Here I am, in our Audiophile Dream Sequence doing a search on the Googleyweb for audiophile cables. Specifically right now I am searching for an IEC cable for my receiver. The reader should also take note that in this dream sequence I am sitting in a Ferrari Testarossa and tooling around the south of France while cracking wise with Scary Spice and my neighbor's dog (who is sitting in the front seat). It seems sometimes that all of the audio world is in a dream state.
This installment of KEF Tech dissects and discusses the reasons behind KEF's Vented Tweeter technology. Another in a long line of engineering innovations that separates KEF from everybody else, our vented tweeter helps ensure clear, articulate high-frequency response from our speakers bringing you even closer to what your favorite artists or movie directors intended for you to hear.
As positive as I am about the future of music, I can't help but wonder if the current state of the industry and the reliance on the two supergenres for revenue is going to stifle musical creativity going forward. There are some who say that music in general is in a downward spiral because of this, but I still tend to disagree.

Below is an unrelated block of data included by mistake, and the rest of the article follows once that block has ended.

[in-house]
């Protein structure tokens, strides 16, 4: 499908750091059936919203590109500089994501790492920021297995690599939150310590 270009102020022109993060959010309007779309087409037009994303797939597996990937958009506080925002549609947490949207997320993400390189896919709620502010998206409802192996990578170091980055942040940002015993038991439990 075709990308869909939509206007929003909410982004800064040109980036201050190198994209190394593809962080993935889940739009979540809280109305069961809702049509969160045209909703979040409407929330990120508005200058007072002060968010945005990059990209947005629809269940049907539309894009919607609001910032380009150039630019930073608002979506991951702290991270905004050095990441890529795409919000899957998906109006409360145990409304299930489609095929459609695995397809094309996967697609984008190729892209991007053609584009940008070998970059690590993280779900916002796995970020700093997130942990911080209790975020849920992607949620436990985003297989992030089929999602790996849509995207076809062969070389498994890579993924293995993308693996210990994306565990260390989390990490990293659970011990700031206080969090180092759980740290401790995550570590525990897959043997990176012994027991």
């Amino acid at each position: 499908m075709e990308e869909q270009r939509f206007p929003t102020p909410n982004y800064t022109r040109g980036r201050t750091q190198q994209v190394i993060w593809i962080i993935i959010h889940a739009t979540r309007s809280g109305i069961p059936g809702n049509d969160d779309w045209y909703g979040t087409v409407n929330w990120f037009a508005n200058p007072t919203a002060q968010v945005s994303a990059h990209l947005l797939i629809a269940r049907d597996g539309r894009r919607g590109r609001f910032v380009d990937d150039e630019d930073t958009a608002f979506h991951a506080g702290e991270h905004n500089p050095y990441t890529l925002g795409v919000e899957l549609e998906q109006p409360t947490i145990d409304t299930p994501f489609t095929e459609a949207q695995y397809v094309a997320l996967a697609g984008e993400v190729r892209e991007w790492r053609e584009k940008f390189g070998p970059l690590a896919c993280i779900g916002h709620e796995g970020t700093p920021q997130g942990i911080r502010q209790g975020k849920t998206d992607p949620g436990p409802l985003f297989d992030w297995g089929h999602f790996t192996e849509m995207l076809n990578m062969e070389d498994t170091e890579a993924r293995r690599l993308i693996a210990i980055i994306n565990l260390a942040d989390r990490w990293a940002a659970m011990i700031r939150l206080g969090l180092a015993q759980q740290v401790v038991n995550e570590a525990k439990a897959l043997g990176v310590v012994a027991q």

Often wrongly cubbyholed as uni-dimensional purveyors of Paddyrock, the Saw Doctors did not shy away from embracing their roots while drawing deeply from the wells of US FM rock and early UK punk. The Saw Doctors did for the west of Ireland what Bruce Springsteen did for the post-War Jersey Shore and what John Mellencamp did for life growing up amid the cornstalks and Dairy Queens of Indiana.
Friday night is the best night of the week to listen to music (unless you do shift work or have a schedule that doesn't honor the weekend). But all things considered, the Zen of putting on a good record (or CD), on a system that sounds good, with people (or a singular person) that you enjoy spending time with makes the non-sense of the week all worthwhile. A decent bottle of wine or a nice single-malt Scotch are optional.
With that in mind, allow us to introduce a new section devoted entirely to the beauty of the front ot back album, which is ingeniously titled Front-to-Back Albums.